Our Work Matters

First Reading: Malachi 3:19-20A

Lo, the day is coming, blazing like an oven,
when all the proud and all evildoers will be stubble,
and the day that is coming will set them on fire,
leaving them neither root nor branch,
says the LORD of hosts.
But for you who fear my name, there will arise
the sun of justice with its healing rays.

Responsorial Psalm: Psalm 98:5-6, 7-8, 9

R. (cf. 9) The Lord comes to rule the earth with justice.
Sing praise to the LORD with the harp,
with the harp and melodious song.
With trumpets and the sound of the horn
sing joyfully before the King, the LORD.
R. The Lord comes to rule the earth with justice.
Let the sea and what fills it resound,
the world and those who dwell in it;
let the rivers clap their hands,
the mountains shout with them for joy.
R. The Lord comes to rule the earth with justice.
Before the LORD, for he comes,
for he comes to rule the earth,
He will rule the world with justice
and the peoples with equity.
R. The Lord comes to rule the earth with justice.

Second Reading: 2 Thessalonians 3:7-12

Brothers and sisters:
You know how one must imitate us.
For we did not act in a disorderly way among you,
nor did we eat food received free from anyone.
On the contrary, in toil and drudgery, night and day
we worked, so as not to burden any of you.
Not that we do not have the right.
Rather, we wanted to present ourselves as a model for you,
so that you might imitate us.
In fact, when we were with you,
we instructed you that if anyone was unwilling to work,
neither should that one eat.
We hear that some are conducting themselves among you in a
disorderly way,
by not keeping busy but minding the business of others.
Such people we instruct and urge in the Lord Jesus Christ to work quietly
and to eat their own food.

Gospel: Luke 21:5-19

While some people were speaking about
how the temple was adorned with costly stones and votive offerings,
Jesus said, “All that you see here–
the days will come when there will not be left
a stone upon another stone that will not be thrown down.”

Then they asked him,
“Teacher, when will this happen?
And what sign will there be when all these things are about to happen?”
He answered,
“See that you not be deceived,
for many will come in my name, saying,
‘I am he,’ and ‘The time has come.’
Do not follow them!
When you hear of wars and insurrections,
do not be terrified; for such things must happen first,
but it will not immediately be the end.”
Then he said to them,
“Nation will rise against nation, and kingdom against kingdom.
There will be powerful earthquakes, famines, and plagues
from place to place;
and awesome sights and mighty signs will come from the sky.

“Before all this happens, however,
they will seize and persecute you,
they will hand you over to the synagogues and to prisons,
and they will have you led before kings and governors
because of my name.
It will lead to your giving testimony.
Remember, you are not to prepare your defense beforehand,
for I myself shall give you a wisdom in speaking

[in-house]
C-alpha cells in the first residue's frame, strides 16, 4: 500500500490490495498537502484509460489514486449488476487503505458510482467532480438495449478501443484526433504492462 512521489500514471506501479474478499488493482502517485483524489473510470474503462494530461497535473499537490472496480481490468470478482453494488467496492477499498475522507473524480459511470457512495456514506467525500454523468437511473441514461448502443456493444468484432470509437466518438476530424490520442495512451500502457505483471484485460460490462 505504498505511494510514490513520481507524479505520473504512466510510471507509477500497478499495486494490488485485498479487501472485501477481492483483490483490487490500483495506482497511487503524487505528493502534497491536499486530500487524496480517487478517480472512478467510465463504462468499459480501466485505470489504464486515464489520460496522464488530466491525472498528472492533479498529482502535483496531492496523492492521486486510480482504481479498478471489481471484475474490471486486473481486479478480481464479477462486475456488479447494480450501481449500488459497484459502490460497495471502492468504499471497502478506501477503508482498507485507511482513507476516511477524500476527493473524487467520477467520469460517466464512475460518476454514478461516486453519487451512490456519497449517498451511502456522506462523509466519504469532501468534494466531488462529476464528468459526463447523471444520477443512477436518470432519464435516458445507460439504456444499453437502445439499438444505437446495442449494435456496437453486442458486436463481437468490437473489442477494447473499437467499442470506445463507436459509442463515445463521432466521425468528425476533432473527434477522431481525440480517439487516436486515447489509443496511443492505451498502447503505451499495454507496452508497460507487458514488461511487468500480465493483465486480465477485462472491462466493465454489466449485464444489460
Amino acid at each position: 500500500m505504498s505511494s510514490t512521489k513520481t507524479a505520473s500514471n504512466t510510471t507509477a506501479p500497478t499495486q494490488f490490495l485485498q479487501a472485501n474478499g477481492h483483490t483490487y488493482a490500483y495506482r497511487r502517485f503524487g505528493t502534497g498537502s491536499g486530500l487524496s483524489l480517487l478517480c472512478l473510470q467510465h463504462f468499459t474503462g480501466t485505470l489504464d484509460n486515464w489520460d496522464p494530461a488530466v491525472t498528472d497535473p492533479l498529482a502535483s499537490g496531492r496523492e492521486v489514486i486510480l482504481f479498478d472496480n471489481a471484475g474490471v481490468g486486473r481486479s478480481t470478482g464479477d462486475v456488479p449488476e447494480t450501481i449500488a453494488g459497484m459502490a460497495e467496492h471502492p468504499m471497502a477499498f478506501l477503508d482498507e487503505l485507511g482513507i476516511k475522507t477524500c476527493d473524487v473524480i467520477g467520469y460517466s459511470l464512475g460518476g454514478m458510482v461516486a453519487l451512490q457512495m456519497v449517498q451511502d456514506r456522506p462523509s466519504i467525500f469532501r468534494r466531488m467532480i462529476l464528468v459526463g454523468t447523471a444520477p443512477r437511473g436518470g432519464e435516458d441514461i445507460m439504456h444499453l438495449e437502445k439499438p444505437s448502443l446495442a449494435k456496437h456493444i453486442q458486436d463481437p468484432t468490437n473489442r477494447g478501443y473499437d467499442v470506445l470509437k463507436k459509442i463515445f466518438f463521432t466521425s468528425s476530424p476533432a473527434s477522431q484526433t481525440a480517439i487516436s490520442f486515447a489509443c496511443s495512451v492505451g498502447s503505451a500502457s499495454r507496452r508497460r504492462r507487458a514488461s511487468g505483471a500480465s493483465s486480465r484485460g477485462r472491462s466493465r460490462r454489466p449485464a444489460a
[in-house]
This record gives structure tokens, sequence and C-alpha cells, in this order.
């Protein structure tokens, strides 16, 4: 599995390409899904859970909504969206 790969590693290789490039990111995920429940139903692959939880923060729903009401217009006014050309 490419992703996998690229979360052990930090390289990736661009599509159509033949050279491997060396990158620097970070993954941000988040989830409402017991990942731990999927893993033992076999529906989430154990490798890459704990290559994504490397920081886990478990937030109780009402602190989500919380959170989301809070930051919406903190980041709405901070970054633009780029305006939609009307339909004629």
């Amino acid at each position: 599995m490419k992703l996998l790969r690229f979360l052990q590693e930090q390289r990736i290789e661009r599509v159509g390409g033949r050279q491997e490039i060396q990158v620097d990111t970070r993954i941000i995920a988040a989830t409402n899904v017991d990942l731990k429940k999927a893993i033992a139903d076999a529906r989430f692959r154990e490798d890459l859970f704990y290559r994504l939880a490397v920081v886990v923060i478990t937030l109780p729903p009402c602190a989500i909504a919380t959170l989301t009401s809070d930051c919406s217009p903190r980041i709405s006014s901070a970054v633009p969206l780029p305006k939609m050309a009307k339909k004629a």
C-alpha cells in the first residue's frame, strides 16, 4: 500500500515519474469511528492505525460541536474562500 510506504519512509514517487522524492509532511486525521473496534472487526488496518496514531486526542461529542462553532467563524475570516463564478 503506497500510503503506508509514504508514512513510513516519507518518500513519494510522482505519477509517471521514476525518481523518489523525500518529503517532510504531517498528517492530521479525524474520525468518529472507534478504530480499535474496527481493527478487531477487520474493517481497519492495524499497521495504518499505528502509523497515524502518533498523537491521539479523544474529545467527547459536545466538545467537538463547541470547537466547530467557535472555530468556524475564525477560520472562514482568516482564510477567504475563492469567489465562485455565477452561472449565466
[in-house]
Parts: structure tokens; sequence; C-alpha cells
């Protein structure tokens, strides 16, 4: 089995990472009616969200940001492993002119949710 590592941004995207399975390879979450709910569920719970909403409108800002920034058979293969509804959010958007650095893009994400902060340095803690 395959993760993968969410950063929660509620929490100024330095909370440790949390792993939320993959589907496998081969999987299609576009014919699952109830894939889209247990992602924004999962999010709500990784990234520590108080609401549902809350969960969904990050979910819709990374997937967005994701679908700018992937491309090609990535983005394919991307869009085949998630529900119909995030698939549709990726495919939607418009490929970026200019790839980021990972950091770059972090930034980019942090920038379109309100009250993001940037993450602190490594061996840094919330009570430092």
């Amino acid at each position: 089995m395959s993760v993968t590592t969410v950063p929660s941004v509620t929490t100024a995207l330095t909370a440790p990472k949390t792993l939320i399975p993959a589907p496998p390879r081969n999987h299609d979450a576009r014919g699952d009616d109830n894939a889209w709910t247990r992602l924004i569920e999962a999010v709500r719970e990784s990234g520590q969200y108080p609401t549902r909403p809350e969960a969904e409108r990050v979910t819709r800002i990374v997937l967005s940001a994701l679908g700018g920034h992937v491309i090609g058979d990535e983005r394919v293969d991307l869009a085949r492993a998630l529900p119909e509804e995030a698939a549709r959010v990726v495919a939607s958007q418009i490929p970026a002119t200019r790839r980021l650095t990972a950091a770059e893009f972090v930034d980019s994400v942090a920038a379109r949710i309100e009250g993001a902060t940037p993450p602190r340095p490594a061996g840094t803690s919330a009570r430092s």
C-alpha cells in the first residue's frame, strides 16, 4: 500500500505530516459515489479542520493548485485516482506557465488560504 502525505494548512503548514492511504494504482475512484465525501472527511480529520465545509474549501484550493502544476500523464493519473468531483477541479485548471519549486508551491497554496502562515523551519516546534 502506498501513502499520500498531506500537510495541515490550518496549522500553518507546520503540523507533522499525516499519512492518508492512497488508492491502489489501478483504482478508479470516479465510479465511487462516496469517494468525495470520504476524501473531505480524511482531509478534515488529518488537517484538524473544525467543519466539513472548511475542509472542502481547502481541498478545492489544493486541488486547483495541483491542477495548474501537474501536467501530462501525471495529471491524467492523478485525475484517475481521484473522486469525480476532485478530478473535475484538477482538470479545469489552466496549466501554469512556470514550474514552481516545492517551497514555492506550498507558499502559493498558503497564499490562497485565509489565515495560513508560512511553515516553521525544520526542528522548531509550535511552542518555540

that all your adversaries will be powerless to resist or refute.
You will even be handed over by parents, brothers, relatives, and friends,
and they will put some of you to death.
You will be hated by all because of my name,
but not a hair on your head will be destroyed.
By your perseverance you will secure your lives.”



The end of the liturgical year approaches, and in her wisdom, the Church reminds us of the end of times. This is a season of refocusing our lives and what we are doing with them.

In today’s Gospel, when Jesus spoke of His second coming, it caused many early Christians to believe that it would happen soon. Many of them stopped caring for the more practical parts of their lives. This is why we see Saint Paul reminding the people of the importance of work in the Second Reading.

What does this mean for you and for me? It means that while our eyes are on the prize of Heaven, our feet are planted here on Earth, and what we do here matters. Our work matters. Whether you’re in an office, a classroom, or in the home, your work carries weight.

When I was in school, being able to see the value of my work was easier. I loved what I was learning about. I enjoyed the challenge of researching and writing. It was work that felt important.

Now the majority of my work consists of making meals that don’t always get eaten, washing dishes several times a day, wiping noses and bottoms, and reading that one story about twenty-eight times every day. It can feel . . . mundane. As a stay-at-home mom, my work can also feel like it’s getting in the way of my relationship with God. It’s so much harder to wake up early to pray, to focus during mass, to think ahead and remember where we are in the liturgical year. I know that if I can refocus how I approach my work, and if I see it as an opportunity and not a burden, it can actually be something that brings me closer to God. My work becomes my prayer if I can glorify God in it.

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So, sisters, as this season comes to a close, let’s refine and sanctify our work, whatever that might be, and refocus our vision on the goal of heaven.

Jacqueline Skemp is a daughter, sister, wife and mother who endures living in Minnesota after leaving California for her one true love. You can find out more about her here.

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